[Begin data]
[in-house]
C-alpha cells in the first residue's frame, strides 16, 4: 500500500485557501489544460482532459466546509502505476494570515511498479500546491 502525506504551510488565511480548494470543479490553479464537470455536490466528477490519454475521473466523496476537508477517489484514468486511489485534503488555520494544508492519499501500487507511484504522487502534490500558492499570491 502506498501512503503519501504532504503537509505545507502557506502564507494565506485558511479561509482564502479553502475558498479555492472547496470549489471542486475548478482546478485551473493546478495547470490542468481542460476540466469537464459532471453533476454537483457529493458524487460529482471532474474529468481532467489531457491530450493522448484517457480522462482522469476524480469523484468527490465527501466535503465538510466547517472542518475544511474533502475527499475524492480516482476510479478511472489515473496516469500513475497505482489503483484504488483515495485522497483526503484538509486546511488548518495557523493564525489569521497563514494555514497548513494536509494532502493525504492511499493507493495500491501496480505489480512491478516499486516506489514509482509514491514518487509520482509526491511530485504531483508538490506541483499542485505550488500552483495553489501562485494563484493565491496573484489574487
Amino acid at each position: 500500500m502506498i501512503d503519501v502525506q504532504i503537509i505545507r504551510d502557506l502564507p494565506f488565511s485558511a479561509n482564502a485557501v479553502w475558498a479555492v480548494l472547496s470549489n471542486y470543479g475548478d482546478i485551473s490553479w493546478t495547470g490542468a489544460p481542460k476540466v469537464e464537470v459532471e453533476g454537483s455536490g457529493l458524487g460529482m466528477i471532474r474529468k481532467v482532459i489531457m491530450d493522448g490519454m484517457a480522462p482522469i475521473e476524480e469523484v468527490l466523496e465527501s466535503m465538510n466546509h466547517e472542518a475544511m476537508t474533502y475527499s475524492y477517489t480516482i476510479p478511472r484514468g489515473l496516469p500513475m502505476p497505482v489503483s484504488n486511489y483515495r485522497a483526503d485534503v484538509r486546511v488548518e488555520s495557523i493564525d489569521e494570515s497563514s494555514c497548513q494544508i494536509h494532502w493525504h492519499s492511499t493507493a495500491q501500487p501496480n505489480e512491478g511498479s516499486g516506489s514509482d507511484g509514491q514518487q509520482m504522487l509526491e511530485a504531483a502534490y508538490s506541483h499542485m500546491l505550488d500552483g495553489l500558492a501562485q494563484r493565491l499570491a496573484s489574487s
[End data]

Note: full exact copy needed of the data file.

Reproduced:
[in-house]
C-alpha cells in the first residue's frame, strides 16, 4: 500500500485557501489544460482532459466546509502505476494570515511498479500546491 502525506504551510488565511480548494470543479490553479464537470455536490466528477490519454475521473466523496476537508477517489484514468486511489485534503488555520494544508492519499501500487507511484504522487502534490500558492499570491 502506498501512503503519501504532504503537509505545507502557506502564507494565506485558511479561509482564502479553502475558498479555492472547496470549489471542486475548478482546478485551473493546478495547470490542468481542460476540466469537464459532471453533476454537483457529493458524487460529482471532474474529468481532467489531457491530450493522448484517457480522462482522469476524480469523484468527490465527501466535503465538510466547517472542518475544511474533502475527499475524492480516482476510479478511472489515473496516469500513475497505482489503483484504488483515495485522497483526503484538509486546511488548518495557523493564525489569521497563514494555514497548513494536509494532502493525504492511499493507493495500491501496480505489480512491478516499486516506489514509482509514491514518487509520482509526491511530485504531483508538490506541483499542485505550488500552483495553489501562485494563484493565491496573484489574487
Amino acid at each position: 500500500m502506498i501512503d503519501v502525506q504532504i503537509i505545507r504551510d502557506l502564507p494565506f488565511s485558511a479561509n482564502a485557501v479553502w475558498a479555492v480548494l472547496s470549489n471542486y470543479g475548478d482546478i485551473s490553479w493546478t495547470g490542468a489544460p481542460k476540466v469537464e464537470v459532471e453533476g454537483s455536490g457529493l458524487g460529482m466528477i471532474r474529468k481532467v482532459i489531457m491530450d493522448g490519454m484517457a480522462p482522469i475521473e476524480e469523484v468527490l466523496e465527501s466535503m465538510n466546509h466547517e472542518a475544511m476537508t474533502y475527499s475524492y477517489t480516482i476510479p478511472r484514468g489515473l496516469p500513475m502505476p497505482v489503483s484504488n486511489y483515495r485522497a483526503d485534503v484538509r486546511v488548518e488555520s495557523i493564525d489569521e494570515s497563514s494555514c497548513q494544508i494536509h494532502w493525504h492519499s492511499t493507493a495500491q501500487p501496480n505489480e512491478g511498479s516499486g516506489s514509482d507511484g509514491q514518487q509520482m504522487l509526491e511530485a504531483a502534490y508538490s506541483h499542485m500546491l505550488d500552483g495553489l500558492a501562485q494563484r493565491l499570491a496573484s489574487s